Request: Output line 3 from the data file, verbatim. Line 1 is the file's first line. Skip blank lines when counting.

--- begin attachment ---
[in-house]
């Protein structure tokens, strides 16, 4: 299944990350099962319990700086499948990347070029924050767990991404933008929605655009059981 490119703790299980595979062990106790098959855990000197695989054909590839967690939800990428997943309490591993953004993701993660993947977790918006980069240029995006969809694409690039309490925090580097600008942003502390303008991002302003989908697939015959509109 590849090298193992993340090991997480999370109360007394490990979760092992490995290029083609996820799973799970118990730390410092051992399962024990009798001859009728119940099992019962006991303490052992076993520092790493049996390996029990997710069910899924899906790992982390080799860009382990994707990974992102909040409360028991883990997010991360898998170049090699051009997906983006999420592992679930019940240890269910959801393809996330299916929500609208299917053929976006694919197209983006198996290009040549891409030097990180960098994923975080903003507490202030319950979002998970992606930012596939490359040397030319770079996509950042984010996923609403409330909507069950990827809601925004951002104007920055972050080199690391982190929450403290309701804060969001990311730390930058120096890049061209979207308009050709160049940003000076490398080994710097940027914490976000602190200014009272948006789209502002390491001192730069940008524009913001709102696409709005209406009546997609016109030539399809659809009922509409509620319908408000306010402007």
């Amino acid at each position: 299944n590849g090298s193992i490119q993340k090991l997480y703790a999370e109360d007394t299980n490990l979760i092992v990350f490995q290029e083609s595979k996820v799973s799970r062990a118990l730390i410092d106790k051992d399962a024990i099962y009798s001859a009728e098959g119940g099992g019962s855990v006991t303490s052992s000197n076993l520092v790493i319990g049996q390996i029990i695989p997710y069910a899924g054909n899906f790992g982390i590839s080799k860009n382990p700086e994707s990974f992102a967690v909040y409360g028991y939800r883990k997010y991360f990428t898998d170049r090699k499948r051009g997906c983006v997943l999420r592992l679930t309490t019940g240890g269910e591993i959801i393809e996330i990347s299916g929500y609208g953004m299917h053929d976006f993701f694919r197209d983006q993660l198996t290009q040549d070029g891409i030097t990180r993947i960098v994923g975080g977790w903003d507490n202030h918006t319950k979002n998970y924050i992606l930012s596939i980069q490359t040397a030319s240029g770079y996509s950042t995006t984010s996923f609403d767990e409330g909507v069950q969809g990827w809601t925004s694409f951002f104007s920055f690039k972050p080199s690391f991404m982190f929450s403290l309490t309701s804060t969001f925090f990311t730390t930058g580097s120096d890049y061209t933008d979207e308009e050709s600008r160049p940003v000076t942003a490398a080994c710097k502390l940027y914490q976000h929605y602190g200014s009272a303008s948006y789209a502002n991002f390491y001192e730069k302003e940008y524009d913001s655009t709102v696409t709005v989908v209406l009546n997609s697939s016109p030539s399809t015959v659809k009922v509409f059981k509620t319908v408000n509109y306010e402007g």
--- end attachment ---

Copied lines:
């Amino acid at each position: 299944n590849g090298s193992i490119q993340k090991l997480y703790a999370e109360d007394t299980n490990l979760i092992v990350f490995q290029e083609s595979k996820v799973s799970r062990a118990l730390i410092d106790k051992d399962a024990i099962y009798s001859a009728e098959g119940g099992g019962s855990v006991t303490s052992s000197n076993l520092v790493i319990g049996q390996i029990i695989p997710y069910a899924g054909n899906f790992g982390i590839s080799k860009n382990p700086e994707s990974f992102a967690v909040y409360g028991y939800r883990k997010y991360f990428t898998d170049r090699k499948r051009g997906c983006v997943l999420r592992l679930t309490t019940g240890g269910e591993i959801i393809e996330i990347s299916g929500y609208g953004m299917h053929d976006f993701f694919r197209d983006q993660l198996t290009q040549d070029g891409i030097t990180r993947i960098v994923g975080g977790w903003d507490n202030h918006t319950k979002n998970y924050i992606l930012s596939i980069q490359t040397a030319s240029g770079y996509s950042t995006t984010s996923f609403d767990e409330g909507v069950q969809g990827w809601t925004s694409f951002f104007s920055f690039k972050p080199s690391f991404m982190f929450s403290l309490t309701s804060t969001f925090f990311t730390t930058g580097s120096d890049y061209t933008d979207e308009e050709s600008r160049p940003v000076t942003a490398a080994c710097k502390l940027y914490q976000h929605y602190g200014s009272a303008s948006y789209a502002n991002f390491y001192e730069k302003e940008y524009d913001s655009t709102v696409t709005v989908v209406l009546n997609s697939s016109p030539s399809t015959v659809k009922v509409f059981k509620t319908v408000n509109y306010e402007g």